The 'Great Ocean Road' (44 kB) between Warrnambool and Torquay must be one of the biggest highlights of a trip through Australia. But also the rest of the route between Adelaide and Melbourne offers many interesting sights.
Between Meningie and Kingston, there are many salt lakes, called 'The Coorong' (46 kB), ranging over a complete length of 145 km. It was somewhere around there that our guide suddenly stopped the car and led us to a formation called 'Petrified Forest' (57 kB). This is a place where a sand dune buried a whole forest and now that the sand has gone hard, you can still see the individual trunks. After the wood had decomposed, fascinating hollow bars (78 kB) remained.
Numerous lagoons and beach lakes can be found between the scenic places Robe and Beachport. This is also
where you can see wild koalas (49 kB).
They lead a very quiet life. They spend approx. 4-5 hours a day feeding on eucalyptus leaves and the
rest of the day they are so dozed that they simply hang around in trees and doze off.
Coonawarra is home to the southernmost wine-growing area of South Australia. Visitors are welcome at the wine cellars for wine-tasting. We stayed the night in the lovely Chardonnay Lodge (sundown 30 kB).
In the 'Flagstaff Hill Maritime Museum' you can have a close look at various types of ships (64 kB) and a rebuilt fishing village plus two lighthouses (47 kB). Being on one of these old whaling boats (68 kB) and looking at these picturesque little houses, you feel as if you had been taken back 100 years. There is also a museum of ?? old shipwrecks.
The 300 km long Great Ocean Road means roads along a breathtaking coastline scenery with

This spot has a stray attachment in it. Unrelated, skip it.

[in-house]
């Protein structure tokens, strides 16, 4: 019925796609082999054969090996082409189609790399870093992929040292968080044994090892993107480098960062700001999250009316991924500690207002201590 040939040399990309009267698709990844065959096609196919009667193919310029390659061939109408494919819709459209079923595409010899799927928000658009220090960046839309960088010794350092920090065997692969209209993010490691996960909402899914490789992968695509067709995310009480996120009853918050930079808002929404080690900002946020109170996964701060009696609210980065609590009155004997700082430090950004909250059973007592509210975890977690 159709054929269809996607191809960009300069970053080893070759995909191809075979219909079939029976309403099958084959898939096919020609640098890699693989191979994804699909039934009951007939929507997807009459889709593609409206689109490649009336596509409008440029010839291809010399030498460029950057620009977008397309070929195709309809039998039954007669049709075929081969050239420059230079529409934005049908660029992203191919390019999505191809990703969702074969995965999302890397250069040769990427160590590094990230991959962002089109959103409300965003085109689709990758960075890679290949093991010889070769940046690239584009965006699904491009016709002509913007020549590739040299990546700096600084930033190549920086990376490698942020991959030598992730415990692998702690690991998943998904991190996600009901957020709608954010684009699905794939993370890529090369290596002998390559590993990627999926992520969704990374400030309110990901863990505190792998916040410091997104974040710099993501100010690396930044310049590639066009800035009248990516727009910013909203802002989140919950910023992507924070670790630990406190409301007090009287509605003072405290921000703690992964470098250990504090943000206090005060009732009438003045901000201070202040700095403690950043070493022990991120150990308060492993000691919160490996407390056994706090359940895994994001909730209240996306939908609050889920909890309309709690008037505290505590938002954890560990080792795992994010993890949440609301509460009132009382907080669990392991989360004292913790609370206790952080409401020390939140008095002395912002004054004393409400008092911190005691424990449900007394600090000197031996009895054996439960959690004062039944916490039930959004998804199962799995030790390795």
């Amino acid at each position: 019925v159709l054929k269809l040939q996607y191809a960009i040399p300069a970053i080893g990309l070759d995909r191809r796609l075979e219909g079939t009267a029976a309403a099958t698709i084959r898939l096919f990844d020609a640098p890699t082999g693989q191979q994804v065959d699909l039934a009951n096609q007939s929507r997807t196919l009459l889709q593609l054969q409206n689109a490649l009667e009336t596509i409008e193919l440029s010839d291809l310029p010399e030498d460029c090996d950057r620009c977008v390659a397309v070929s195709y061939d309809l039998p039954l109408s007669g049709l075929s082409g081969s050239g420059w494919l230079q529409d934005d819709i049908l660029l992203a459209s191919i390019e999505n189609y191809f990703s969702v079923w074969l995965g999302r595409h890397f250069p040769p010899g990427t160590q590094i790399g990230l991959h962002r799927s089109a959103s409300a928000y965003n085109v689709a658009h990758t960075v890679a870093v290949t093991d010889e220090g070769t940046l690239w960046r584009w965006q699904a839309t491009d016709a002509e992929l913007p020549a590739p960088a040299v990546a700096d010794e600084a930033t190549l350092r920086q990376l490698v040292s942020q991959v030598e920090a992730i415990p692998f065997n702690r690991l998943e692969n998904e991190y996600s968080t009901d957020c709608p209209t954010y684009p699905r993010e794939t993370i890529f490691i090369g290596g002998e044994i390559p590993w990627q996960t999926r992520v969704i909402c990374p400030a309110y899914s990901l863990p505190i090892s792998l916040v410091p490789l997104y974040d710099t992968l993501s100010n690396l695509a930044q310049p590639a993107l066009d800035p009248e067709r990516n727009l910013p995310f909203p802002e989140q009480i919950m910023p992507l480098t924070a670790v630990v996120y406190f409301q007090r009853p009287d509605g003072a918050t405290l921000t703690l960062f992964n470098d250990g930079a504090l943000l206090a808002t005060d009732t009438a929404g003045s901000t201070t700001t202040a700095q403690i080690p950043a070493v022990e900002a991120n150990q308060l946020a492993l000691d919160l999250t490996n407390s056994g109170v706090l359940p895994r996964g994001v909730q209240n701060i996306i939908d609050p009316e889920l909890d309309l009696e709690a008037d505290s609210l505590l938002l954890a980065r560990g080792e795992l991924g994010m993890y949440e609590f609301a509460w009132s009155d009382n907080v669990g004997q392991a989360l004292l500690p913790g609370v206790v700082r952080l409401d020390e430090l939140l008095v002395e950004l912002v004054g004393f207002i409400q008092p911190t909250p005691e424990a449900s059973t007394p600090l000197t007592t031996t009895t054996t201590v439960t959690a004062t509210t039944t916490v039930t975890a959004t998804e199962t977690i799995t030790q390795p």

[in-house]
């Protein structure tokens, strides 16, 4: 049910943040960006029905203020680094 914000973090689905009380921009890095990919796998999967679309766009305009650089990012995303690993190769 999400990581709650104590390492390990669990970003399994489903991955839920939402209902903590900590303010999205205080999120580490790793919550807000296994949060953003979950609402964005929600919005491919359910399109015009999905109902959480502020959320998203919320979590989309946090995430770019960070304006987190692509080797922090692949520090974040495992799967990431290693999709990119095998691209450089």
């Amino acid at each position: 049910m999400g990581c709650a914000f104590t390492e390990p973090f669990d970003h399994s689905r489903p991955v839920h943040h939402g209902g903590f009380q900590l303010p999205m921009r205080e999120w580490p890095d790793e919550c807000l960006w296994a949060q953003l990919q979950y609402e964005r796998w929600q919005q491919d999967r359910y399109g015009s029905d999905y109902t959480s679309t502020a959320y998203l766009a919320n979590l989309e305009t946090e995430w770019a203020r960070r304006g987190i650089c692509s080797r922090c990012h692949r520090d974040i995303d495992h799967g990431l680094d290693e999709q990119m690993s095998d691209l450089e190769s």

steep cliffs and empty beaches (67 kB).
The coast used to be very dangerous to ships, therefore it was known under the name of 'Shipwreck Coast'.
The 'Loch Ard Gorge' (47 kB) was given
its name after a ship accident where 52 people lost their lives.
In a bay, rainwater, dropping through the rocks, had formed stalagtites (61 kB) at an overhanging rock. The formation called 'London Bridge' (36 kB) used to have a second arch up until 1990, connecting it to the mainland. Then, one day, this arch broke for some odd reason and was washed away in the sea. Tourists who had been on the other side of the arch on a rock - fortuntely enough - could be rescued hours later by a helicopter. The 'Twelve Apostles' (46 kB) is yet another spectacular rock formation. They're called Twelve Apostles, but there is no place where you may see twelve of them at one glance.
The road leaves the coastline near Princetown and goes through the Ottway Ranges (52 kB). Very nice walks through ferns in the rain forest(70 kB) are on offer here. At a service area we were lucky to see two parrots (41 kB) which are as common yet timid.
Shortly before we got to Melbourne, we had another stop near a golf course. There were masses of kangaroos (76 kB) laying there lazily. You may come as close as 2 m to them before they start hopping slowly away.
last update: 24.11.1999